We’ll be taking a look at the most interesting takeaways every week this MLB season so check back every Sunday for our recap. Now, here’s what we learned from the last seven days in MLB:


Red Sox’s title defending season officially falls apart

On Friday, the Boston Red Sox were officially eliminated from postseason contention — less than one year after taking home the World Series title. The Red Sox’s season was been full of ups and downs, starting with a concerning down at the start of the season when the club kicked off 2019 with nine losses in 12 games. Boston really never found its groove, and now the defending champions won’t even get the chance to compete in the postseason. As our own Mike Axisa writes, the Red Sox are at a serious crossroads after this lost season. Not only did the club fire general manager and head of baseball operations Dave Dombrowski, but the Red Sox are also going to have to face more crucial decisions, like right fielder Mookie Betts‘ looming free agency. And to add insult to injury, the Red Sox are set to pay a $13.05 million luxury tax for a season where they won’t play a single playoff game.

The biggest disappointment for the Red Sox this season was the starting rotation. Rick Porcello, Chris Sale and David Price all never got it going while Nathan Eovaldi was significantly limited this season because of an elbow issue. Price and Sale also missed time with injuries.

After four titles in the last 15 years, the Red Sox won’t just be fighting to construct the team so it can make it back to the postseason next year, they’re going to be fighting to maintain relevancy in the American League East with the Rays and Yankees closing in on strong 2019 seasons.

Yankees into postseason without pitching plan

The Yankees have managed to overcome a season filled with injuries to key players to take home their first division title since 2012 on Thursday. But, the club’s “next-man up” mentality will face a real test once the postseason begins.

New York’s pitching staff got a huge boost with the return of a healthy Luis Severino. Later in the week, however, right-hander Domingo German was placed on the restricted list in violation of the league’s domestic violence policy and is not expected to pitch in the postseason. Plus, the Yankees lost Dellin Betances right after they just got him back, with a freak injury.

This past week, manager Aaron Boone outlined the club’s postseason pitching plan, saying that the Yankees will use James Paxton as a traditional starter. But for the rest of rotation, the Yankees will mostly piggyback starters and use key relievers to finish out games. Essentially this means that the Yankees are going to just figure out pitching as they go along and make most of the in-game pitching decisions based on who they think fits best in each scenario.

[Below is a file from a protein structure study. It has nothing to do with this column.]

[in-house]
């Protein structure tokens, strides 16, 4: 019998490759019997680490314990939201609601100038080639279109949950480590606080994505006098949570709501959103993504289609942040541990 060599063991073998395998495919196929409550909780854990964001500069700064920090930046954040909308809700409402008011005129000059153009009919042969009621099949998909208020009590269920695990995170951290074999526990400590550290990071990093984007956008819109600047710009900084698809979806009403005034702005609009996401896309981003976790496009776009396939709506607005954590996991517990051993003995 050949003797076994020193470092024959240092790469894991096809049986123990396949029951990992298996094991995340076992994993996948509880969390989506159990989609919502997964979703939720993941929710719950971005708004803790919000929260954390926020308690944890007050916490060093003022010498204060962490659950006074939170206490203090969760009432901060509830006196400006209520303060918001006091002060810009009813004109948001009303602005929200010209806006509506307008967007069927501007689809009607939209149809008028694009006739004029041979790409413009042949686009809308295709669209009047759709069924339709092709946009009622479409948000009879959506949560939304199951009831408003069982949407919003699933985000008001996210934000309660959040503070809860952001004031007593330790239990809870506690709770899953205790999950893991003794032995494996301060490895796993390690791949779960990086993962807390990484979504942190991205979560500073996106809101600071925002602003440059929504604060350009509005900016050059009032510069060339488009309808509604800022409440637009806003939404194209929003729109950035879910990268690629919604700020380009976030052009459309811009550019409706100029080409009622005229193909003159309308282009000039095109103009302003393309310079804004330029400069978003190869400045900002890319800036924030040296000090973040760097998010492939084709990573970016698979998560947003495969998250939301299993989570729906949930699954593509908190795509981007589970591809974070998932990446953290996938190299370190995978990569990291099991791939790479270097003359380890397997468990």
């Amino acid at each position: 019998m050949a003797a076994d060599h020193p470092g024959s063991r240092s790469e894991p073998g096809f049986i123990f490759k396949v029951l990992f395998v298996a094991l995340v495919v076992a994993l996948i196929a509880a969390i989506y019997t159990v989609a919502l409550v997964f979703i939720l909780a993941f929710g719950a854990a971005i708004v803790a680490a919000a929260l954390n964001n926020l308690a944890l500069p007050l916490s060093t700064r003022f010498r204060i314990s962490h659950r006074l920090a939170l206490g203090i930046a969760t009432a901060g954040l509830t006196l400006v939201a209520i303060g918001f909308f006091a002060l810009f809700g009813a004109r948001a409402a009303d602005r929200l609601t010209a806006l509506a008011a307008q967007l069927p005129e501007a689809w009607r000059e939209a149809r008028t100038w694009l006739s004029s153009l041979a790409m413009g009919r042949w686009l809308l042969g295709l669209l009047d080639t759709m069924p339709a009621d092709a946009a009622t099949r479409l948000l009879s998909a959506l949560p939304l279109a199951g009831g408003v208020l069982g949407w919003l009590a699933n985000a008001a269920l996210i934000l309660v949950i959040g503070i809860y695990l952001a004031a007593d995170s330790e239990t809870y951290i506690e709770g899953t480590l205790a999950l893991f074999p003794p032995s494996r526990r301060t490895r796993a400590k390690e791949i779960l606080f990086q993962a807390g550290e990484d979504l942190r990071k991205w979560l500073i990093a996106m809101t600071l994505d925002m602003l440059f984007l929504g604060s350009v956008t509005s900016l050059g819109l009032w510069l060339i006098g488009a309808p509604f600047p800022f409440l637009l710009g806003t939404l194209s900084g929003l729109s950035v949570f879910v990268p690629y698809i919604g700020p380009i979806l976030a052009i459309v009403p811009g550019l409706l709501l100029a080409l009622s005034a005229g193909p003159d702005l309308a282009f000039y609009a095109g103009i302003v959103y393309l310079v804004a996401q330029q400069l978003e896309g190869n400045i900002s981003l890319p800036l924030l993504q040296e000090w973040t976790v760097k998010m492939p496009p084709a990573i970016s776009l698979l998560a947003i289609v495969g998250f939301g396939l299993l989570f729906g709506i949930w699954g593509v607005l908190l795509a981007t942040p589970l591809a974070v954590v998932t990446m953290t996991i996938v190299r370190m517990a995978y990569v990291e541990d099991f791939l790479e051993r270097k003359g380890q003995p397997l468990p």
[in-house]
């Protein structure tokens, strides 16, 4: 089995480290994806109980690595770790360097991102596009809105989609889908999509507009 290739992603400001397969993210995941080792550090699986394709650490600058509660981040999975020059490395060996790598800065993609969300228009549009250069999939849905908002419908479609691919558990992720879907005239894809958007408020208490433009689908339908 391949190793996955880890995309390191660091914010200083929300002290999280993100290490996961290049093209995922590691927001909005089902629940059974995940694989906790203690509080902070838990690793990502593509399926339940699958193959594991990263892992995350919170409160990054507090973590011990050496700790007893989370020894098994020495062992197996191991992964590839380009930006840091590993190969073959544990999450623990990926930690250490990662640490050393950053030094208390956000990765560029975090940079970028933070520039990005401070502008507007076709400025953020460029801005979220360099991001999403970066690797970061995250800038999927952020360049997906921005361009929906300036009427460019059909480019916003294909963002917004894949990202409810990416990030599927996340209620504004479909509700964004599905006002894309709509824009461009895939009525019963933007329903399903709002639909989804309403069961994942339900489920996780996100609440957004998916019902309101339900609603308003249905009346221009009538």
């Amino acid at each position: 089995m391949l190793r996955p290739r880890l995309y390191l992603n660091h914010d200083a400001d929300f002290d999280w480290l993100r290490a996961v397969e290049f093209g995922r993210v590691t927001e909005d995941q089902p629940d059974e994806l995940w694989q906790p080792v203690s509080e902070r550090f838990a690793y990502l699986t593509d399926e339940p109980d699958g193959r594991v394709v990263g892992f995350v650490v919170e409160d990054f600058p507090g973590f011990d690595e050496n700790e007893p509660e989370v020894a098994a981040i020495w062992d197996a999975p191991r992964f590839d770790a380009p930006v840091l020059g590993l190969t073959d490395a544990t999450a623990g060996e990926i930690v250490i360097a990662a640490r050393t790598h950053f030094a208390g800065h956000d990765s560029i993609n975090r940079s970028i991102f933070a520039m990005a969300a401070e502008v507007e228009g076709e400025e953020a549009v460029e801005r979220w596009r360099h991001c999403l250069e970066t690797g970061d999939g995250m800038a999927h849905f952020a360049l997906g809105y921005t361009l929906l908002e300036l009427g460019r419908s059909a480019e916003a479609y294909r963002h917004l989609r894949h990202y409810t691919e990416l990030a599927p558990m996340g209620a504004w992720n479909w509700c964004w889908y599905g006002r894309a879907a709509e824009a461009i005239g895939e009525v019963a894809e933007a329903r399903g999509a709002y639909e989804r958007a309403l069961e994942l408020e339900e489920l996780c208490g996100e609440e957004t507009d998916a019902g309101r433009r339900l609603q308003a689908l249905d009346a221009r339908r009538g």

It’s obviously worked so far for the Yankees this season, but entering the postseason with only one reliable starting pitcher is definitely a big risk. It’ll be especially interesting since the Yankees are set to face the powerful and record-breaking offense of the Minnesota Twins in the division series.

Cardinals in position to take division crown

The St. Louis Cardinals took three straight against the Cubs to start a four-game series on the road, moving the club closer to clinching the National League Central. Along with the recent success against the Cubs, the Cards also picked up a series win against the Nationals this past week. Entering Sunday, St. Louis holds a three-lead game lead over the Brewers for first place. The Cubs have fallen back six games, and are three games out of the final NL wild card spot with seven games left in the regular season.

The Cardinals have been rolling this past month (13-8 in September), and this week’s only highlighted the team’s strengths. One of which being the club’s impressive rotation, which ranks fifth in the league (3.79 ERA) and second in the National League behind the Dodgers. Right-hander Jack Flaherty, at just 23-years-old, is enjoying a breakout season while veteran right-hander Adam Wainwright is heating up at just the right time.

In September, the Cardinals pitching staff leads the majors in ERA (2.86) and quality starts (nine). And along with the strength of their pitching, this week’s also showed off the Cardinals’ relentless offense. Matt Carpenter, Yadier Molina and Paul DeJong all had homers in come-from-behind wins this past week. 

The Cardinals are on the verge of clinching their first NL Central title since 2015, and they’ll face the Diamondbacks and Cubs over the final week of the regular season.





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